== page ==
A suicide bomber detonated a device at a security checkpoint in northern Baghdad killing 14 people and wounding 32 others.Read the full story ›
France is to ramp up its military efforts against so-called Islamic State in Iraq following the Bastille Day lorry attack in Nice.
President Francois Hollande announced that France would supply heavy weapons to Iraqi forces as early as next month.
But President Hollande said there are no plans to deploy troops on the ground there or in Syria.
Eighty four people died after Mohamed Lahouaiej Bouhlel drove a lorry into crowds on the Promenade des Anglais on July 14.
Five alleged accomplices have been charged with terror offences.
Alex Salmond told Peston on Sunday that he was backing the motion because a "verdict" on Blair was needed.Read the full story ›
The Chilcot report was "a trial" but there has been no "verdict" on the Iraq War, David Davis has said.
The Conservative MP said that Tony Blair mislead the House of Commons on five different occasions, and that he will put down a Contempt Motion in the House on Thursday in an attempt to get that "verdict".
Misleading the House on one occasion could have been an accident, but not five times, the former Conservative leadership party said.
Mr Davis said that while the Chilcot report looked into the causes and consequences of the war, it was not asked to rule on whether it was right or wrong. This was for the House of Commons to decide, Mr Davis said.
Mr Davis' comments come after Lord Prescott, the deputy prime minister at the time of the 2003 invasion said the war was illegal.
The former deputy prime minister expressed his 'fullest apology' and said the decision made to go to war would live with him forever.Read the full story ›
Iraqi officials have confirmed the death toll at a Shi'ite shrine near Baghdad has risen to 37, and said 62 people were injured in the triple explosion.
Police said the attack on the Sayyid Mohammed shrine in Balad, 50 miles north of Baghdad, began with mortar fire on Thursday evening.
The third bomber was killed before he detonated his explosives.
So-called Islamic State has claimed responsibility for a triple suicide attack north of Baghdad which killed at least 35 people and wounded 60 others.
The attack happened near a Shi'ite mausoleum about 58 miles north of Baghdad on Thursday evening.
The death toll in a triple suicide attack near a Shi'ite mausoleum north of Baghdad has risen to 35, Iraqi security sources have said.
The number of people wounded in the attack on Thursday evening is now understood to be 60, up from an initial estimate of 52.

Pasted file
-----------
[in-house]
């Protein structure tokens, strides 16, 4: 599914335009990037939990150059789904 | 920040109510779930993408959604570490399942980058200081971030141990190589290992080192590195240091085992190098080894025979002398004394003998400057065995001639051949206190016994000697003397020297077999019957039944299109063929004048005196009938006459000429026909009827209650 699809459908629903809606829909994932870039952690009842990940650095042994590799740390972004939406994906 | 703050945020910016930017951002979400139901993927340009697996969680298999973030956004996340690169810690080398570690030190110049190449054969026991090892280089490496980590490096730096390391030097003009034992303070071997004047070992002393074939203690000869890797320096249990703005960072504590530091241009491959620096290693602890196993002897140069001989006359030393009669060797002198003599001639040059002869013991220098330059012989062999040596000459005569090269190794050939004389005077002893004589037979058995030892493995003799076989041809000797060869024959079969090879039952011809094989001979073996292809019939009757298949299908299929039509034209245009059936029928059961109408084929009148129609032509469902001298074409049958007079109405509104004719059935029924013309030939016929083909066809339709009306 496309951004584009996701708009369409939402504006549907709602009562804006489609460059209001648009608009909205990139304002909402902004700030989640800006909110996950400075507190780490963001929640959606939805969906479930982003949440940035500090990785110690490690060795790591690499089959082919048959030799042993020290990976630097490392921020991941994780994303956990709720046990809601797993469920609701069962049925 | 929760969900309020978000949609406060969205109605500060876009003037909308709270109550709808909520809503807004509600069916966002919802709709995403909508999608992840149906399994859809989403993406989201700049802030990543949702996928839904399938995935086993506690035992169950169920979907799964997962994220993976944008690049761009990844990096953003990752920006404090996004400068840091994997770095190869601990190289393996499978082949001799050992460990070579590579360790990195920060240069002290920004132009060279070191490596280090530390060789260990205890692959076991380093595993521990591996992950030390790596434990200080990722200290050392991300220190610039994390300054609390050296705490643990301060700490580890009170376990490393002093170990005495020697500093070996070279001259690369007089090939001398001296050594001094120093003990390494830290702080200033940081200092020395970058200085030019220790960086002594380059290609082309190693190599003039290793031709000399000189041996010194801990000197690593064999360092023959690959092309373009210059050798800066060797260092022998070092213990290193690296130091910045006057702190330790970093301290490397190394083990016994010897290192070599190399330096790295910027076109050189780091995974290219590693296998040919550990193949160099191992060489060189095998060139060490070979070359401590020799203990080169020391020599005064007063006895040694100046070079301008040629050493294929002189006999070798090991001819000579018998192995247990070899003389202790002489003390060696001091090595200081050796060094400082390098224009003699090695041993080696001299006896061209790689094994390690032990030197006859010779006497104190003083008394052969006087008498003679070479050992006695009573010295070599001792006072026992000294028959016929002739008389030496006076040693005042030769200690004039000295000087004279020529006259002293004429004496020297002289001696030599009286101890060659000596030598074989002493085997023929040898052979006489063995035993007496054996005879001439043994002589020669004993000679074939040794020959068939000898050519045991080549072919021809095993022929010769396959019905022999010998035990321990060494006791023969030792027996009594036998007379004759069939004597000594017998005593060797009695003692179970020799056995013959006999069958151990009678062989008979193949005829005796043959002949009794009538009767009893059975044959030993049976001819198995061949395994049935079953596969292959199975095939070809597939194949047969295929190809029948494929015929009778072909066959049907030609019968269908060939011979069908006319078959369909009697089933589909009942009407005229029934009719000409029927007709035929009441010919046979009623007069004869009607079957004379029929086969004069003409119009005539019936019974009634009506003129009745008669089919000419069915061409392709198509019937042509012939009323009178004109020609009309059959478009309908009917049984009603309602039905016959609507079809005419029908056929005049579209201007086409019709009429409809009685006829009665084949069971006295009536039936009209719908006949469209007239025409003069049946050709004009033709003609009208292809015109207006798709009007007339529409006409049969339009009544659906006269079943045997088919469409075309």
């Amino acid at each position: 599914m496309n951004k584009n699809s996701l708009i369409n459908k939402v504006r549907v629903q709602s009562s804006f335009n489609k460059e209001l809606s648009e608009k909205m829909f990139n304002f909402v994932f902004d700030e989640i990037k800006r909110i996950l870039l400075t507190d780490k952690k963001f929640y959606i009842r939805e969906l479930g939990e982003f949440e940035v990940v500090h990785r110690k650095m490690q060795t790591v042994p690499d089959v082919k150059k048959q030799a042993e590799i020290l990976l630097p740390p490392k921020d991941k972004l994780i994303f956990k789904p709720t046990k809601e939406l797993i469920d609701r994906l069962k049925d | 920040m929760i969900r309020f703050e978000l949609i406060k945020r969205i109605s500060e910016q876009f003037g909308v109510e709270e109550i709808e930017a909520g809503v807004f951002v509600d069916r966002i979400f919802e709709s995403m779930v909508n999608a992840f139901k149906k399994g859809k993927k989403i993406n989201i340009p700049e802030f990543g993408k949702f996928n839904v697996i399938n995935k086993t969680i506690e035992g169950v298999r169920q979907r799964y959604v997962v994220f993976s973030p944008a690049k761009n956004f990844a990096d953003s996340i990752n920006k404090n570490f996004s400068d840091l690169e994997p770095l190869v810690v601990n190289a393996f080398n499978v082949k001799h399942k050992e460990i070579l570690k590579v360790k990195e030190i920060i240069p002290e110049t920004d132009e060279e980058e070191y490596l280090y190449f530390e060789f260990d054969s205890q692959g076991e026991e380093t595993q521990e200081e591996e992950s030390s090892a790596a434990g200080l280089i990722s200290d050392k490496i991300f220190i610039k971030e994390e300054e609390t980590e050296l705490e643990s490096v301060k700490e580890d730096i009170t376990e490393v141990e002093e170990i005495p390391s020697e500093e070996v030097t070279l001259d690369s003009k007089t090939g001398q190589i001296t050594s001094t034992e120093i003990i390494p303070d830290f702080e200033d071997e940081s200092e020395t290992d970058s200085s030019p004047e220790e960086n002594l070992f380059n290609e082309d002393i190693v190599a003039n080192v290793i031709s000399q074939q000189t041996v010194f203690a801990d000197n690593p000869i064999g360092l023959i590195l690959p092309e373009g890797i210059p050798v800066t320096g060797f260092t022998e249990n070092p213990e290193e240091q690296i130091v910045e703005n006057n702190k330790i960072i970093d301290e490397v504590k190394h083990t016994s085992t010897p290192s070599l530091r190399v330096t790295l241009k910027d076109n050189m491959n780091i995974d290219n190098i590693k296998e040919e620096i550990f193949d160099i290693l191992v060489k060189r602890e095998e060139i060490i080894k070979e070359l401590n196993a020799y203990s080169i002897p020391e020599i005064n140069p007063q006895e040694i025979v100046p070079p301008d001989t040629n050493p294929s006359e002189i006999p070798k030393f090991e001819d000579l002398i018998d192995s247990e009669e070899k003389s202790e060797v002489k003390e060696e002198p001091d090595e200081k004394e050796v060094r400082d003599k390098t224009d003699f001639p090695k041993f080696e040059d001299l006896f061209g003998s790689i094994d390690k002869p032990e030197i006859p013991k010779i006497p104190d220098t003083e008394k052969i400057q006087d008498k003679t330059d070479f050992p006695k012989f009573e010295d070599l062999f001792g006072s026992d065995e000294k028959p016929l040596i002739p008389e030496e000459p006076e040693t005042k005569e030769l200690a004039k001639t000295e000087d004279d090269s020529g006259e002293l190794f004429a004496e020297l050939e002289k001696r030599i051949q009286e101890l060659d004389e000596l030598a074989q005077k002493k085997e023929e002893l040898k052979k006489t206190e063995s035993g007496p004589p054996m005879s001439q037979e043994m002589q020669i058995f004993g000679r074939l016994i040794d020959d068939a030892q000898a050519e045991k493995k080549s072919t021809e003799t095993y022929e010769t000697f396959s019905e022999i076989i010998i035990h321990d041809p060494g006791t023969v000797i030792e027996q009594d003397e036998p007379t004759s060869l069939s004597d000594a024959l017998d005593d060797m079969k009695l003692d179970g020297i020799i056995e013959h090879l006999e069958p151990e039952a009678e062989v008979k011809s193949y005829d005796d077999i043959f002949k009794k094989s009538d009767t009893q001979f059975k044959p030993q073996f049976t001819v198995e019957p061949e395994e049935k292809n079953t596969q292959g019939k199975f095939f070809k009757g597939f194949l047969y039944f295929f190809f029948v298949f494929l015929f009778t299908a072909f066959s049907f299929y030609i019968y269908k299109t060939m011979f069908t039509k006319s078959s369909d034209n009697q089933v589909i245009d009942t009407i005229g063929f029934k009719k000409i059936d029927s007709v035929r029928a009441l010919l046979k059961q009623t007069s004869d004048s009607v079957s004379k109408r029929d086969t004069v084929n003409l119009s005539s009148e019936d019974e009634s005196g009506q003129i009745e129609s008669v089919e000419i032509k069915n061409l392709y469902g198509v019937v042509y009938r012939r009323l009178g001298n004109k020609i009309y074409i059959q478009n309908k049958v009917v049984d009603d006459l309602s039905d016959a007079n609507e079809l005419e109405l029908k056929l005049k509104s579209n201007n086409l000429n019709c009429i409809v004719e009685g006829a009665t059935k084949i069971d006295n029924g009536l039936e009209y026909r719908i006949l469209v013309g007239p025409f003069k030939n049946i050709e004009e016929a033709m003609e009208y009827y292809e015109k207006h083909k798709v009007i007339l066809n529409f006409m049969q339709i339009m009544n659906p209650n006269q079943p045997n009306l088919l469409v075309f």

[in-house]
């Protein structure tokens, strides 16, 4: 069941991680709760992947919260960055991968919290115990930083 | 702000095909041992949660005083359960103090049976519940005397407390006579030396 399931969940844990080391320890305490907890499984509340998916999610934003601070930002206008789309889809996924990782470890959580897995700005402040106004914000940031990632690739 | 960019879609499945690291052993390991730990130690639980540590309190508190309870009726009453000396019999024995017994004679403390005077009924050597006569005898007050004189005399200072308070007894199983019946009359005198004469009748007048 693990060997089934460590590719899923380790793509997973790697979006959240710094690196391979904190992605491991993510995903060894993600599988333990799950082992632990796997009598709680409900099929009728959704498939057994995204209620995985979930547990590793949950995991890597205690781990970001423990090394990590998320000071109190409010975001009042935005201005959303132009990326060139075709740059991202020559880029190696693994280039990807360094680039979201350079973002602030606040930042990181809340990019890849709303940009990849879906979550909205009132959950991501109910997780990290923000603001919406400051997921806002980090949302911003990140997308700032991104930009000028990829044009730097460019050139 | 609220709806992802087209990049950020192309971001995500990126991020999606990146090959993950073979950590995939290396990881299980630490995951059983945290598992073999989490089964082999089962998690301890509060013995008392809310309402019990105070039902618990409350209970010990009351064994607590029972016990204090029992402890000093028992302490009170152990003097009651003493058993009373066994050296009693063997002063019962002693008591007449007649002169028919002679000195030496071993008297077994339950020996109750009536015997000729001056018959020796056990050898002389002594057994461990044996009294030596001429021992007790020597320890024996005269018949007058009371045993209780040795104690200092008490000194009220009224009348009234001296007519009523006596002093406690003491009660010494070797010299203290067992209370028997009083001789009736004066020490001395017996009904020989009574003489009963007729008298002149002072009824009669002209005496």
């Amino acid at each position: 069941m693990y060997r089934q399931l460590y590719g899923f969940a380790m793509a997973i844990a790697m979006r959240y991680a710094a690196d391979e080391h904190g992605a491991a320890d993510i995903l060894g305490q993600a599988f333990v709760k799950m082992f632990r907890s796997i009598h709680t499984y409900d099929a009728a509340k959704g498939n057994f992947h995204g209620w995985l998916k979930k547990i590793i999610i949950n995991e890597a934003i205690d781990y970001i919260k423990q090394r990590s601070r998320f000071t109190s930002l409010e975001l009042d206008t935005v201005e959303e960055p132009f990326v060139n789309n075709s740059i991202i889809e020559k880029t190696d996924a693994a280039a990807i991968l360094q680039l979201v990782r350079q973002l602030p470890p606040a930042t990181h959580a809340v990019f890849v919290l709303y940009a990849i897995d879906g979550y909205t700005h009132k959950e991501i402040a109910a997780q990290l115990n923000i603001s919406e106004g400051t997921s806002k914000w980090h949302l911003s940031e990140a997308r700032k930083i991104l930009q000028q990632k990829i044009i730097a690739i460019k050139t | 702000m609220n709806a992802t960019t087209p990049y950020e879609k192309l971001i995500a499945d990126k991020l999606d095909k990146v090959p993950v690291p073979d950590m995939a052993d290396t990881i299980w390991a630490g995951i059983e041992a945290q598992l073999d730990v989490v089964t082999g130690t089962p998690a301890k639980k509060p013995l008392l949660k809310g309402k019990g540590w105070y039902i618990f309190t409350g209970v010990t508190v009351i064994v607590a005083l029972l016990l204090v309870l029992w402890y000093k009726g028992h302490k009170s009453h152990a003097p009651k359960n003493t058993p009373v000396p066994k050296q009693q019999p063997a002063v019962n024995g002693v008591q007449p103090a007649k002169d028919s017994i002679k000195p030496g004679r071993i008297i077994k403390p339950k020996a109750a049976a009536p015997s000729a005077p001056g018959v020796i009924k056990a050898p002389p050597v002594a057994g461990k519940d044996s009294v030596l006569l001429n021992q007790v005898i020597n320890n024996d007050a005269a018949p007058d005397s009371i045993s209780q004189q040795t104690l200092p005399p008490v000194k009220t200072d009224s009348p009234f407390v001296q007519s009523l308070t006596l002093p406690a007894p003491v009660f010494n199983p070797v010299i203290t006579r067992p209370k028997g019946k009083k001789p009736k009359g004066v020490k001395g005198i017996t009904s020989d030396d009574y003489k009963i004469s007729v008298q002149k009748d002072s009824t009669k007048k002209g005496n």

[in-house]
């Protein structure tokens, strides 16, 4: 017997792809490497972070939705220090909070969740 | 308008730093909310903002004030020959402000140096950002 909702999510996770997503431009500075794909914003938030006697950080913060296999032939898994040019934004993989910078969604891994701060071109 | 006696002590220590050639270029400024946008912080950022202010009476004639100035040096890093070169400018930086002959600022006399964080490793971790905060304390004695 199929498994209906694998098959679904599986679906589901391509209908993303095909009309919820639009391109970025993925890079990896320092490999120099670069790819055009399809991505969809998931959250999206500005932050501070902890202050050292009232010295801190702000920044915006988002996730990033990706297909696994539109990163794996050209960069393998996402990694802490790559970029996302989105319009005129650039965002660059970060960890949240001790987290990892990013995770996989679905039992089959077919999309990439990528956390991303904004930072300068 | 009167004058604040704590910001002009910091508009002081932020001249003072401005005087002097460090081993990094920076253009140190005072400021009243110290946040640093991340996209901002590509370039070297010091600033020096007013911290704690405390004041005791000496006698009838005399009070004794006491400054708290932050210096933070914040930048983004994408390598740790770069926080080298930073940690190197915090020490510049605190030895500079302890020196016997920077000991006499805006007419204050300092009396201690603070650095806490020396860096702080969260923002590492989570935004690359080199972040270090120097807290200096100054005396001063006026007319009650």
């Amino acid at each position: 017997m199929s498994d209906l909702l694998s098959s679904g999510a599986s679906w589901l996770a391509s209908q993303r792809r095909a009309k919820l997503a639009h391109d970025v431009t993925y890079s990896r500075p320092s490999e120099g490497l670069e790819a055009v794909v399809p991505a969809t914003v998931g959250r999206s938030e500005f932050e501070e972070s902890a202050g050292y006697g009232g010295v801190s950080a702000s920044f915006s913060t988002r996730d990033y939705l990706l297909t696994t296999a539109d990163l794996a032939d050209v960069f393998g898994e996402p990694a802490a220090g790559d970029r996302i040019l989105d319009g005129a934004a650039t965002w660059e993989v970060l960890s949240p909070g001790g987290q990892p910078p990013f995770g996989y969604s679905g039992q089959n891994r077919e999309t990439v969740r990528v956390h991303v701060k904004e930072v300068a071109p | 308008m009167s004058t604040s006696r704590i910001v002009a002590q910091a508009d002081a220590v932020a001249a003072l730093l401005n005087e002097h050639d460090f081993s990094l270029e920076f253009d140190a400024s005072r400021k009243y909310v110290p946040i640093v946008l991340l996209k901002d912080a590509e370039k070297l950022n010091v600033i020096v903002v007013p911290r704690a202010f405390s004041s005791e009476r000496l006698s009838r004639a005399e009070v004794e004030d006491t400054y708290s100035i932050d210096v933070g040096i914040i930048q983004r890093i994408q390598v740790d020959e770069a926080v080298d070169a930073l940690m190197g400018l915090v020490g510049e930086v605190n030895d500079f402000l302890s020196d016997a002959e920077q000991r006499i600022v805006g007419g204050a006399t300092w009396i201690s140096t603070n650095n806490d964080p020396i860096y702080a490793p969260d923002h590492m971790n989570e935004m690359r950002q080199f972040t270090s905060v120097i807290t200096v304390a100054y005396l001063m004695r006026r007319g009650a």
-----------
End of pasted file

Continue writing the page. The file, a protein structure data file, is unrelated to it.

An attack by 'multiple' suicide bombers and gunmen on a Shiite shrine north of Baghdad has killed 26 and wounded 52 others, Iraqi officials have said.
The attack began late on Thursday night when a suicide bomber targeted policemen guarding the entrance to the Sayyid Mohammed shine in Balad, 50 miles north of the capital Baghdad.
A second bomber entered the shrine with nine gunmen targeting security forces as well as families gathering to celebrate Eid al-Fitr, the holiday marking the end of the holy month of Ramadan.
Police officials said a third bomber was killed.
No group has yet claimed responsibility for the attack.
It comes less than a week after an Islamic State-claimed bombing in Baghdad killed at least 186 people.
Foreign Secretary Philip Hammond has said that it was a mistake to remove members of Saddam Hussein's government from positions of power following the Iraq War.
Many Ba'athist military officers who were in positions of responsibility under Hussein are now in senior positions within the fighting force of so-called Islamic State, Mr Hammond told the House of Commons Foreign Affairs Committee.
Maybe it was too great an ambition to try to simply dismantle a quite sophisticated country with a long-established civilisation, traditions and cultures of its own and recreate a sort of mid-Atlantic construct of what governance should look like, often going against the grain of local culture and local tradition.
As a result of the aftermath of Iraq, the reconstructing of Syria following its current civil war needed to take place with "an appropriate degree of humility", the MP for Runnymede and Weybridge said.
I think nobody really thinks that in one bound we should turn Syria into a European-style democracy overnight. That's not a realistic or perhaps even a desirable outcome.
Mr Hammond also resisted pressure to declare that military action in Iraq had been a mistake, instead saying that lessons could be learned.